Wednesday, March 26, 2014

"Special Consideration" For Hiring Non-Christians

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The Ferndale Education Association provides "special consideration" for hiring "non-Christians."

Is this legal?

Is it discriminating against those who "are" of the Christian faith?

It seems rather hypocritical for a school district to give such a directive in hiring instructions that also include the standard "no discrimination clause" that states no employee can be discriminated against based on their religion.

Rana Elmir with the ACLU says there's "nothing wrong with encouraging people of diverse faiths to apply" for positions in public education.

But Richard Thompson with the Thomas More Law Center says, "Why would they be discriminating against people for their religious beliefs? It's outrageous."

What's going on?

The Ferndale Education Association is a division of the Michigan Education Association.

This contract ran from 2011 to 2012. It was then extended to 2017.

The Michigan State Constitution says a state employer "shall not discriminate against, or grant preferential treatment to any individual or groups on the basis of race, sex, color, ethnicity, or national origin in the operation of public employment, public education, or public contracting."

Yet a directive to administrators in the Ferndale schools says, "Special consideration shall be given to women and/or minorities defined as Native American, Asian American, Latino, African American and those of the non-Christian faith."

That's pretty clear. "Give preferential treatment to the following..."

Why would they do this?

Rana Elmir with the ACLU says, "There is nothing wrong with encouraging people from diverse faiths to apply for a position."

But this is not an "encouragement" to people of non Christian faith to apply for a position. It is directive to give "special consideration" to anyone who is "not" a Christian.

Does this suggest that Christians must hide their faith if they want to get the job?

Elmir says no, "In fact doing so recognizes that our classrooms and communities are diverse."

She is advocating that diversity trumps legality. And what about fairness?

It's understandable that Superintendent Gary Meier, Board President Jim O'Donnell and MEA UniServe director Troy Scott are not returning multiple calls to their offices.

Richard Thompson, president of the Thomas More Law Center of Ann Arbor said, "Why would they be discriminating against Christians? They are not supposed to be discriminating against people for their religious beliefs. It's outrageous. And I believe it's unconstitutional."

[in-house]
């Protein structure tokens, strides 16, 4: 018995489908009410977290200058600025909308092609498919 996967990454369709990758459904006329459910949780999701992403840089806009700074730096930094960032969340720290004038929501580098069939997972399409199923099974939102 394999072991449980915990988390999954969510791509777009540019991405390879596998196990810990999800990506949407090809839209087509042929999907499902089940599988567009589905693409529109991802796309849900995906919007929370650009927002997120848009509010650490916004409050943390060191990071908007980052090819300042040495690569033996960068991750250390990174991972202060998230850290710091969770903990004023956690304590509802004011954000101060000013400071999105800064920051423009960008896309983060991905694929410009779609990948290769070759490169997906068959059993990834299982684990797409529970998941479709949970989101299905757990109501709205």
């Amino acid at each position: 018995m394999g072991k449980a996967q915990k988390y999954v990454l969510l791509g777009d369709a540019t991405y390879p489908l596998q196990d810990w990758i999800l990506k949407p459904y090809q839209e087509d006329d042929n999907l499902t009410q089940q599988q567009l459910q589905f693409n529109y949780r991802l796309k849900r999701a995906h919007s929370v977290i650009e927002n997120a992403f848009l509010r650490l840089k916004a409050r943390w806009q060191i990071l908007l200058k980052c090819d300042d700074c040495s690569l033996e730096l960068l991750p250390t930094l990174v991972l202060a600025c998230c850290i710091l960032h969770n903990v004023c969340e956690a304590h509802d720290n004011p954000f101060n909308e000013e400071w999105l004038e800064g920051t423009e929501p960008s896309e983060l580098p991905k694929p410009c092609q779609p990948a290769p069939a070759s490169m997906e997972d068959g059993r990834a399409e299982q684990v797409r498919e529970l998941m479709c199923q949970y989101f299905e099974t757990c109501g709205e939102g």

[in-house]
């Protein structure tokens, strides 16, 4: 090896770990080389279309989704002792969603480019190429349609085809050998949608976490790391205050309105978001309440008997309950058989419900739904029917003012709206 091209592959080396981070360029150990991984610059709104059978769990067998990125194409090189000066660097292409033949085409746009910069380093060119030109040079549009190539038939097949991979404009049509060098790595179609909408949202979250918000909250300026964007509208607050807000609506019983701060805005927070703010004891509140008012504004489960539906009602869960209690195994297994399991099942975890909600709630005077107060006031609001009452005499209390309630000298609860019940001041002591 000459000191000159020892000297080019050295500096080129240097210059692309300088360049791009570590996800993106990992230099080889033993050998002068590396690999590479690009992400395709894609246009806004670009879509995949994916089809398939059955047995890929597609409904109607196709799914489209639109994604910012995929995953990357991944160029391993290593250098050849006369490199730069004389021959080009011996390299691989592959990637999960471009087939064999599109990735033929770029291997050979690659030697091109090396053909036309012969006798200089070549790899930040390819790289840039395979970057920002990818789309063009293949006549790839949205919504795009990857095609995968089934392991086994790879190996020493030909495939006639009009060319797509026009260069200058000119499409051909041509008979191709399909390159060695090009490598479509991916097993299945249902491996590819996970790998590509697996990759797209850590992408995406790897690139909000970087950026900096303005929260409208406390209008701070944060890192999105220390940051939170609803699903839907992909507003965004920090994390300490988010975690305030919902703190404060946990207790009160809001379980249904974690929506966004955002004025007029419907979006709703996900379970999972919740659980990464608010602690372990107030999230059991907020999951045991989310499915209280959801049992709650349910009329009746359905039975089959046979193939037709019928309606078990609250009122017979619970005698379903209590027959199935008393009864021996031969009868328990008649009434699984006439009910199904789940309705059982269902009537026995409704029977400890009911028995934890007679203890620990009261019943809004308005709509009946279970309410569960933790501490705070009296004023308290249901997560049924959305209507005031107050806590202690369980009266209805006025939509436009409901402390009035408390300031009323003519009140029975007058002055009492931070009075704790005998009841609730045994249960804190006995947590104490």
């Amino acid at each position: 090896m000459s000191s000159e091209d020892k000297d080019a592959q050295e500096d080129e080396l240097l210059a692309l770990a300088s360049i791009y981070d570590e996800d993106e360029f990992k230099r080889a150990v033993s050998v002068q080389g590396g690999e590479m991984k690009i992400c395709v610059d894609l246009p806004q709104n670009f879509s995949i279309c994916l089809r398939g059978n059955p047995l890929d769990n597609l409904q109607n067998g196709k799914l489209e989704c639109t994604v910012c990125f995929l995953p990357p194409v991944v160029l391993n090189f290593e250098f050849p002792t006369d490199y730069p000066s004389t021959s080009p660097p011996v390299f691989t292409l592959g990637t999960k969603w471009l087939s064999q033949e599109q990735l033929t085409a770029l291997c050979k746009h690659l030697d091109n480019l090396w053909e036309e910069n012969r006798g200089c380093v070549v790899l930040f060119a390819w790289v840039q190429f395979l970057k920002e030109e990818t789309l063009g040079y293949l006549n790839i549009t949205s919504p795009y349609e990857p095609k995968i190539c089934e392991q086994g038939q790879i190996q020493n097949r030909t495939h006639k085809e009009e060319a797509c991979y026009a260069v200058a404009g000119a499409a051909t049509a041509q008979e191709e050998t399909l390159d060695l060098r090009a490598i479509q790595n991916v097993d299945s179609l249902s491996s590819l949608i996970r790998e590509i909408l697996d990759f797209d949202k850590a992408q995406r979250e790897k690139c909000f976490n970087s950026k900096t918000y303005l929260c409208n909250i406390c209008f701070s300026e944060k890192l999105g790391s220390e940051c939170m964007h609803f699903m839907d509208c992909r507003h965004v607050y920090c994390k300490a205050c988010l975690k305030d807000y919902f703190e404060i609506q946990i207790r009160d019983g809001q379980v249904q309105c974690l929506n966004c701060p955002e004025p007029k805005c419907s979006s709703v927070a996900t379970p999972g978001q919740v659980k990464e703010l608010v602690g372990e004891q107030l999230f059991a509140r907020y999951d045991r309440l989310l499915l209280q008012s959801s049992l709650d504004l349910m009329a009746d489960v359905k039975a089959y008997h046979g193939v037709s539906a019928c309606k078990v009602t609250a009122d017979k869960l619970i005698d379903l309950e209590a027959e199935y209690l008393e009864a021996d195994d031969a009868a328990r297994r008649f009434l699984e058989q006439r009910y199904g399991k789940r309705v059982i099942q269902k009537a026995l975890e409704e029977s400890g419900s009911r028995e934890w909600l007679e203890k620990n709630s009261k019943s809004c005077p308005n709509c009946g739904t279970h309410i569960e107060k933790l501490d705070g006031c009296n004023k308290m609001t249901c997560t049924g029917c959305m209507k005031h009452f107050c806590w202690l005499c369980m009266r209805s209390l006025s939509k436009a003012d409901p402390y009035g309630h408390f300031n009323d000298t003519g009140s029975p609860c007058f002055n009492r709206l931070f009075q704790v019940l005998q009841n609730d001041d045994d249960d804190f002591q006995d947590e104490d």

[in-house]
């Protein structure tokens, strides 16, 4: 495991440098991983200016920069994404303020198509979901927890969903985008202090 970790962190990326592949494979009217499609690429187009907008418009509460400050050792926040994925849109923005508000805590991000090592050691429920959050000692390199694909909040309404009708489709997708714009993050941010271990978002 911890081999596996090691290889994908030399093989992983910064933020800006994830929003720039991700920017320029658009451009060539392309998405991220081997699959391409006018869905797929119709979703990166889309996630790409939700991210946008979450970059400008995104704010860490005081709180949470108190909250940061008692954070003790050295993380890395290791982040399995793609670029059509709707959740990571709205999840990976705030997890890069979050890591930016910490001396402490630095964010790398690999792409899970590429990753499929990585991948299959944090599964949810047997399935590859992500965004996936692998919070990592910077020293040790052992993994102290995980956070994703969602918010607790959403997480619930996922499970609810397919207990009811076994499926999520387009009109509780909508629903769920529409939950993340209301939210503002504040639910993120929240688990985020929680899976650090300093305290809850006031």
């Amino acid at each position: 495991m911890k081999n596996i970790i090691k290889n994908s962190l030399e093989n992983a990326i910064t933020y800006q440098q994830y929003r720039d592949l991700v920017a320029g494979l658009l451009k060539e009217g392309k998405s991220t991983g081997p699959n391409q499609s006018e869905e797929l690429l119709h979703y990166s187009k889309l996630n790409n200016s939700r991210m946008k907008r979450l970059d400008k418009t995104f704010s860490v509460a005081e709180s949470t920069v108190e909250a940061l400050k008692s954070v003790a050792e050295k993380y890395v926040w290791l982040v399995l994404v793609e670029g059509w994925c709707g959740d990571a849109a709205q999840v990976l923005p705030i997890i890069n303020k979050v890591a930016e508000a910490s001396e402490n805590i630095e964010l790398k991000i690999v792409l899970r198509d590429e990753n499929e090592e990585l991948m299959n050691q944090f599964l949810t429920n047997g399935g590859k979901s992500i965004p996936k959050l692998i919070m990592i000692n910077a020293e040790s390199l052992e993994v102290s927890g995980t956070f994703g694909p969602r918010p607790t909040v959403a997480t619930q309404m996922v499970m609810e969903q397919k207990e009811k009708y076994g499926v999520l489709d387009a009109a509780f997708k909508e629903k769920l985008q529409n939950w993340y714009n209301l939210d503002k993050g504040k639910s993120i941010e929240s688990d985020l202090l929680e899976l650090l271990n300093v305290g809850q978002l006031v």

The Detroit News is reporting that since this story broke, the school district has removed the discriminating language.

The school is saying the language was included a number of years ago and they were not aware of it.

But everyone is not buying the explanation. Detroit lawyer Bruce Miller says he was shocked when he read about this. He says, "Most of these kinds of contracts are created from carefully crafted and legally screened boiler plate language."

He says, "What's surprising is how it got there."

It is surprising. And its difficult to believe that it was "just there" and the school used it over and over and over without any legal review.

One thing is sure. Someone, at some point, put that language in the contract. And even if it arguably does not represent the position of the school district, it clearly represents the position of someone who has considerable influence and access to public education.

Is the public school district that out of touch with what they are directing administration to do in hiring?

The school district has sent out multiple email and press notices over the past few days affirming that they "do," underscore "do" comply with non discrimination laws.

Superintendent Gary Meier has announced that he is retiring and will vacate his office by June 30.

State Representative Tim Kelly (R) has called on the Michigan State Board of Education to investigate the school district and the Michigan Education Association.

Was this mere oversight?


But someone, at some point, put those words in that directive. Words do not grow in files.

This is why we always advocate vigilance. And work to keep people of faith informed and involved.

Be Vigilant. Be Discerning. Be Informed. Be Pro-Active. Be Prayerful. Be Blessed.